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Are you a leader or a follower? Paid Surveys UK find surprising results

A crowd of sheep walk together as we ask whether you are a leader or a follower of the crowd in our latest paid survey

According to paid surveys UK, more of us identify ourselves as ‘leaders’ rather than followers. But is it as black and white as that?

One of the recent surveys for money conducted by YouGov revealed that 39% of us consider ourselves a ‘leader’. 26% said they were more of a ‘follower’ and one third of us identify as neither (whilst just 3% didn't know). But what does this mean, and how do different groups of people compare?

Paid surveys UK show patterns of leadership

Nearly 50,000 people took part in the surveys for money on leadership, and there were distinct groups which formed a clear pattern of answers. For example, more males were likely to identify as ‘leaders’ than females (44% versus 23%). Perhaps this reveals more how we consider ourselves, as opposed to what we actually may be, or perhaps it stands to reason as the majority of CEOs and political leaders are indeed male.

The top age groups which included the most self-confessed ‘leaders’ were the youngest category who took part in the paid surveys (18-24, at 40%) and also the 55+ age group (with the highest rates of 42%).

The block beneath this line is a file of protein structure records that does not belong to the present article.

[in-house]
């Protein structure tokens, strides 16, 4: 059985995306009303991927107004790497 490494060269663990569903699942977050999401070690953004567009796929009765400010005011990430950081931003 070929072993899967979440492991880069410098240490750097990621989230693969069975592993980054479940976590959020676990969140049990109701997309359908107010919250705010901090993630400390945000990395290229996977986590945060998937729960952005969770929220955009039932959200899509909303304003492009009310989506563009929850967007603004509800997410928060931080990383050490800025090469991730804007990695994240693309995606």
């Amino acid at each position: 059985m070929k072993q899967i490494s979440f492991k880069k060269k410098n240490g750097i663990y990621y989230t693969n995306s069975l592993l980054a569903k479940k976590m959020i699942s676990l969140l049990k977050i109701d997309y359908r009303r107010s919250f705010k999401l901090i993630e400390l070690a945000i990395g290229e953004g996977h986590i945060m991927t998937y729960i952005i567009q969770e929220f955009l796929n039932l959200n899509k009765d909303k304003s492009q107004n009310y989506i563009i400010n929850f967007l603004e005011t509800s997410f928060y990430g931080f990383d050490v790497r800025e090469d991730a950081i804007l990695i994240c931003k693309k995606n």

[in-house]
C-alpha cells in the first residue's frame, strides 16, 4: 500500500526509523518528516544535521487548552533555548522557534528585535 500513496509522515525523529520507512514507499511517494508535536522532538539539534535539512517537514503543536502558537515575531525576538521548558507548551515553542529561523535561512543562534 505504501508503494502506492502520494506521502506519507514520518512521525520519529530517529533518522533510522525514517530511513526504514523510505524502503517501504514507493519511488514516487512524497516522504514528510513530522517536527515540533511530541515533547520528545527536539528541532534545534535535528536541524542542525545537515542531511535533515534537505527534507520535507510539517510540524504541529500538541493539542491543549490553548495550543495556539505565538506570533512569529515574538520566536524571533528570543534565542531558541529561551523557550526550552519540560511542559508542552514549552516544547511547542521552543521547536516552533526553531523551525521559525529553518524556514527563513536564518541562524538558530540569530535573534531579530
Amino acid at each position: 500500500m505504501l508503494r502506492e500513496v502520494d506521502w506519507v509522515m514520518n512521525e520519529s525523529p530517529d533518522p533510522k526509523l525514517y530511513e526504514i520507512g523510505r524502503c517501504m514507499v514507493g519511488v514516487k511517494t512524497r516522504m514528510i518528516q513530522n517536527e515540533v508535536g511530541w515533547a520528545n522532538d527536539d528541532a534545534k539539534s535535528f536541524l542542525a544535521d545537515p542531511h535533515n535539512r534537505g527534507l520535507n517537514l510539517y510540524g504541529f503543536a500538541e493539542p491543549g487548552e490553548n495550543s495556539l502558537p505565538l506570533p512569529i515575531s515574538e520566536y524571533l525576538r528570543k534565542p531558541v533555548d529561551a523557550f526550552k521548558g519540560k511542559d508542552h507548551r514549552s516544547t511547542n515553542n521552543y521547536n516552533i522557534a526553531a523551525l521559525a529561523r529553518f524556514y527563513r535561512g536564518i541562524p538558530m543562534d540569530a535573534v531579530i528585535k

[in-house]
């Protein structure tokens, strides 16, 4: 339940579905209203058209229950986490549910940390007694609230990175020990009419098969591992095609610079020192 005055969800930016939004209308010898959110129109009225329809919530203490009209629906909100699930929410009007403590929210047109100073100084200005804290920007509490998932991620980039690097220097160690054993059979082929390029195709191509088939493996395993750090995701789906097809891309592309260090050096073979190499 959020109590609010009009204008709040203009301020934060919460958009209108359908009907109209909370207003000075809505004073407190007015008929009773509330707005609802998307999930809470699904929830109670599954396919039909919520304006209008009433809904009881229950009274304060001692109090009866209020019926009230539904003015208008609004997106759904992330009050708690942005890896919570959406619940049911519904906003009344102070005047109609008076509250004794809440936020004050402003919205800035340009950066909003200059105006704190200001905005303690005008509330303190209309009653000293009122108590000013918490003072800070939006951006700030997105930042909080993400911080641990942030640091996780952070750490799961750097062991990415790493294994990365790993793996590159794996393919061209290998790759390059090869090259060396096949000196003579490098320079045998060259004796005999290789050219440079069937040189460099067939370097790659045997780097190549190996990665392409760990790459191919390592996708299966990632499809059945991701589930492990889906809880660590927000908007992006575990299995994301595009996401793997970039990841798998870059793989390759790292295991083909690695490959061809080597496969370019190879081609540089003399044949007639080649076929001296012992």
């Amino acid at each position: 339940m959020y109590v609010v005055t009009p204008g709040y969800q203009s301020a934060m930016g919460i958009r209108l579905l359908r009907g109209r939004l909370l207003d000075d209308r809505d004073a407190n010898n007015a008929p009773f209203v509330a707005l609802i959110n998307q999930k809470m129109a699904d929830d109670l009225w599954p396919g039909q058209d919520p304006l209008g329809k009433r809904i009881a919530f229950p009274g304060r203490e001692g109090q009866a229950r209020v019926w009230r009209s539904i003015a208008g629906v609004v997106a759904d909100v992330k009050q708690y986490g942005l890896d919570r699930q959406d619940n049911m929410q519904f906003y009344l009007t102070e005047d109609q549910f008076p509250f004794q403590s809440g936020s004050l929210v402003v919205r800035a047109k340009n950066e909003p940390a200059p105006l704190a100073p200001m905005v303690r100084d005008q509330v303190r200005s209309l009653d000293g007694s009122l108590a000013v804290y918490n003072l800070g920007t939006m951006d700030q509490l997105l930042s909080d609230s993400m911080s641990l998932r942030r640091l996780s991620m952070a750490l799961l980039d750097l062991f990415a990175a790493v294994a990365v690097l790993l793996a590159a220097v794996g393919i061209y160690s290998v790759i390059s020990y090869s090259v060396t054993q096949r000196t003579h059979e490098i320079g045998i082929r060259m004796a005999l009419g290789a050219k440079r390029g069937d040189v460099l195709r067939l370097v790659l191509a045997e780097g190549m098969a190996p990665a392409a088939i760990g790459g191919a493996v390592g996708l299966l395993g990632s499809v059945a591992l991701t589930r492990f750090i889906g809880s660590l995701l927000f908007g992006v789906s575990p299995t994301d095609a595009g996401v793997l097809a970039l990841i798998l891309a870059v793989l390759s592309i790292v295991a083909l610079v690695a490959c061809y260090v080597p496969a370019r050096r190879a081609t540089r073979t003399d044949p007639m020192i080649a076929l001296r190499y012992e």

Interestingly, those who identify as leaders are more likely to be self-employed than followers. Around one in six leaders (17%) are self-employed (or were prior to retirement), compared to 8% of followers.

‘Leaders’ also consider themselves more willing to take risks. When asked to judge their willingness to take risks on a scale of 0-10 (with 0 being “unwilling to take risks” and 10 being “fully prepared to take risks”) 53% of leaders rated themselves 6-10, compared to only 30% of followers.

Do surveys for money showing leadership matter?

It may be that a larger proportion of males are more ambitious in leadership, or just that the statistics of women in lead roles is still too low.

For both men and women though, there is a key opportunity to become (or identify as) a leader when you are in the latter years of your career.

The fact that one third of people in the UK distinctly don’t categorise themselves into either area implies that many of us are open to the idea that we may be both, in different situations. One thing is for sure though – with a higher proportion of ‘leaders’ than any other category, we are certainly an ambitious group overall – and that’s got to be a positive for post-Brexit UK.

How would you identify yourself? Would it vary depending on the day and situation? Or would you clearly class yourself in one of the categories in the paid surveys UK? We’d love to know what you think, so join the discussion on our Facebook page and let us know. And don’t forget – whether you’re a leader, a follower, or not sure - don’t forget to take part in paid surveys UK and enjoy exciting surveys for money at Opinion Outpost UK!

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